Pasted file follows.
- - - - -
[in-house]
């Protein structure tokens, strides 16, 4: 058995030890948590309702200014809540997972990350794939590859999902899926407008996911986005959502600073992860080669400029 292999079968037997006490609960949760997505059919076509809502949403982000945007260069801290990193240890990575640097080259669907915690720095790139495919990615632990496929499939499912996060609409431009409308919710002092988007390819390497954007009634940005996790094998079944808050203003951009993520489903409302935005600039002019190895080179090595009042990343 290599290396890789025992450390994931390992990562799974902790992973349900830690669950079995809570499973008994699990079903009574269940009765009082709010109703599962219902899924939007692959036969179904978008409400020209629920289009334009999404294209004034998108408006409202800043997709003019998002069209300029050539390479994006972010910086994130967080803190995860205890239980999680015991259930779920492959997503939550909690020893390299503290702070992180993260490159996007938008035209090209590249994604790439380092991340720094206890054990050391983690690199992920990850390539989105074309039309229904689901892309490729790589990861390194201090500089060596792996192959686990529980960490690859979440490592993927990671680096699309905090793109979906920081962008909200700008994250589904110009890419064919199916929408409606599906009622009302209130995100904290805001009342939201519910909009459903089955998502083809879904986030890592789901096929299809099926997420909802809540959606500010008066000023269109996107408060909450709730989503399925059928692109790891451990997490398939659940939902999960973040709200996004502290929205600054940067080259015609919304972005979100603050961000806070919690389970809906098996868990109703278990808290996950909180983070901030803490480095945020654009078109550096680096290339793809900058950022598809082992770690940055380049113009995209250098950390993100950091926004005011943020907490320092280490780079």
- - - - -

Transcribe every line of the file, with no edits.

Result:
[in-house]
């Protein structure tokens, strides 16, 4: 058995030890948590309702200014809540997972990350794939590859999902899926407008996911986005959502600073992860080669400029 292999079968037997006490609960949760997505059919076509809502949403982000945007260069801290990193240890990575640097080259669907915690720095790139495919990615632990496929499939499912996060609409431009409308919710002092988007390819390497954007009634940005996790094998079944808050203003951009993520489903409302935005600039002019190895080179090595009042990343 290599290396890789025992450390994931390992990562799974902790992973349900830690669950079995809570499973008994699990079903009574269940009765009082709010109703599962219902899924939007692959036969179904978008409400020209629920289009334009999404294209004034998108408006409202800043997709003019998002069209300029050539390479994006972010910086994130967080803190995860205890239980999680015991259930779920492959997503939550909690020893390299503290702070992180993260490159996007938008035209090209590249994604790439380092991340720094206890054990050391983690690199992920990850390539989105074309039309229904689901892309490729790589990861390194201090500089060596792996192959686990529980960490690859979440490592993927990671680096699309905090793109979906920081962008909200700008994250589904110009890419064919199916929408409606599906009622009302209130995100904290805001009342939201519910909009459903089955998502083809879904986030890592789901096929299809099926997420909802809540959606500010008066000023269109996107408060909450709730989503399925059928692109790891451990997490398939659940939902999960973040709200996004502290929205600054940067080259015609919304972005979100603050961000806070919690389970809906098996868990109703278990808290996950909180983070901030803490480095945020654009078109550096680096290339793809900058950022598809082992770690940055380049113009995209250098950390993100950091926004005011943020907490320092280490780079």